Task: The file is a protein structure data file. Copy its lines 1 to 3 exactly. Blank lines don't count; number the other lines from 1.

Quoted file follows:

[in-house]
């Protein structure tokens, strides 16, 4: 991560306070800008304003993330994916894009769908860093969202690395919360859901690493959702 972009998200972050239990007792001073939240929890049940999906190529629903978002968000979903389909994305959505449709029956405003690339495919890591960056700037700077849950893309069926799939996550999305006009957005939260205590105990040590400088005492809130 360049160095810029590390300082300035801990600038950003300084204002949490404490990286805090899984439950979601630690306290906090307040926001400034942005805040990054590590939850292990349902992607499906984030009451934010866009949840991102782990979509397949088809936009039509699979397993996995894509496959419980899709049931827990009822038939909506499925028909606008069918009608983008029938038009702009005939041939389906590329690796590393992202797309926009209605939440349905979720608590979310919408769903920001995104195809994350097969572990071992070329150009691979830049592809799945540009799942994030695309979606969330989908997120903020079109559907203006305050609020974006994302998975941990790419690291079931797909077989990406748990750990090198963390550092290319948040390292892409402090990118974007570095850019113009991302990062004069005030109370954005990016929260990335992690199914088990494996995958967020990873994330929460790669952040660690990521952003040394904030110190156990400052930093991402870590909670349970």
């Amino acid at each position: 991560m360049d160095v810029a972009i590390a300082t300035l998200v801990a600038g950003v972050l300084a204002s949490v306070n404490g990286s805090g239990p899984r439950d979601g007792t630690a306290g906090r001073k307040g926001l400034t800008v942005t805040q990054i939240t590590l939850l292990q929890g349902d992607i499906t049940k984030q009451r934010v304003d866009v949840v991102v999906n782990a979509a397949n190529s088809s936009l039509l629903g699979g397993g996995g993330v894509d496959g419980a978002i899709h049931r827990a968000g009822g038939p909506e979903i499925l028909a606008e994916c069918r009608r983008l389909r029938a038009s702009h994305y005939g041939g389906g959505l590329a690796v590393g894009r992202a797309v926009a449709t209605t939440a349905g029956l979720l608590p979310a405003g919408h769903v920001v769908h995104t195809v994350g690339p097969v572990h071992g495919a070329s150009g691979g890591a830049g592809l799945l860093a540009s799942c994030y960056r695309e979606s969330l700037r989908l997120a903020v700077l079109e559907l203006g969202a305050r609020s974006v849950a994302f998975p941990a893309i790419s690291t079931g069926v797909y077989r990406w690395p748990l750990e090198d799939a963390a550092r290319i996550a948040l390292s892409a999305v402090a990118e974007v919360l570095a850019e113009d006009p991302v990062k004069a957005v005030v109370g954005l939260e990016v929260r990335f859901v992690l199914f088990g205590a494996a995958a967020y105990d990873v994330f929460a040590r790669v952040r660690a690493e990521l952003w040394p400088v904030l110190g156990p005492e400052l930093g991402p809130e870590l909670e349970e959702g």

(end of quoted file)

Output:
[in-house]
């Protein structure tokens, strides 16, 4: 991560306070800008304003993330994916894009769908860093969202690395919360859901690493959702 972009998200972050239990007792001073939240929890049940999906190529629903978002968000979903389909994305959505449709029956405003690339495919890591960056700037700077849950893309069926799939996550999305006009957005939260205590105990040590400088005492809130 360049160095810029590390300082300035801990600038950003300084204002949490404490990286805090899984439950979601630690306290906090307040926001400034942005805040990054590590939850292990349902992607499906984030009451934010866009949840991102782990979509397949088809936009039509699979397993996995894509496959419980899709049931827990009822038939909506499925028909606008069918009608983008029938038009702009005939041939389906590329690796590393992202797309926009209605939440349905979720608590979310919408769903920001995104195809994350097969572990071992070329150009691979830049592809799945540009799942994030695309979606969330989908997120903020079109559907203006305050609020974006994302998975941990790419690291079931797909077989990406748990750990090198963390550092290319948040390292892409402090990118974007570095850019113009991302990062004069005030109370954005990016929260990335992690199914088990494996995958967020990873994330929460790669952040660690990521952003040394904030110190156990400052930093991402870590909670349970």
């Amino acid at each position: 991560m360049d160095v810029a972009i590390a300082t300035l998200v801990a600038g950003v972050l300084a204002s949490v306070n404490g990286s805090g239990p899984r439950d979601g007792t630690a306290g906090r001073k307040g926001l400034t800008v942005t805040q990054i939240t590590l939850l292990q929890g349902d992607i499906t049940k984030q009451r934010v304003d866009v949840v991102v999906n782990a979509a397949n190529s088809s936009l039509l629903g699979g397993g996995g993330v894509d496959g419980a978002i899709h049931r827990a968000g009822g038939p909506e979903i499925l028909a606008e994916c069918r009608r983008l389909r029938a038009s702009h994305y005939g041939g389906g959505l590329a690796v590393g894009r992202a797309v926009a449709t209605t939440a349905g029956l979720l608590p979310a405003g919408h769903v920001v769908h995104t195809v994350g690339p097969v572990h071992g495919a070329s150009g691979g890591a830049g592809l799945l860093a540009s799942c994030y960056r695309e979606s969330l700037r989908l997120a903020v700077l079109e559907l203006g969202a305050r609020s974006v849950a994302f998975p941990a893309i790419s690291t079931g069926v797909y077989r990406w690395p748990l750990e090198d799939a963390a550092r290319i996550a948040l390292s892409a999305v402090a990118e974007v919360l570095a850019e113009d006009p991302v990062k004069a957005v005030v109370g954005l939260e990016v929260r990335f859901v992690l199914f088990g205590a494996a995958a967020y105990d990873v994330f929460a040590r790669v952040r660690a690493e990521l952003w040394p400088v904030l110190g156990p005492e400052l930093g991402p809130e870590l909670e349970e959702g």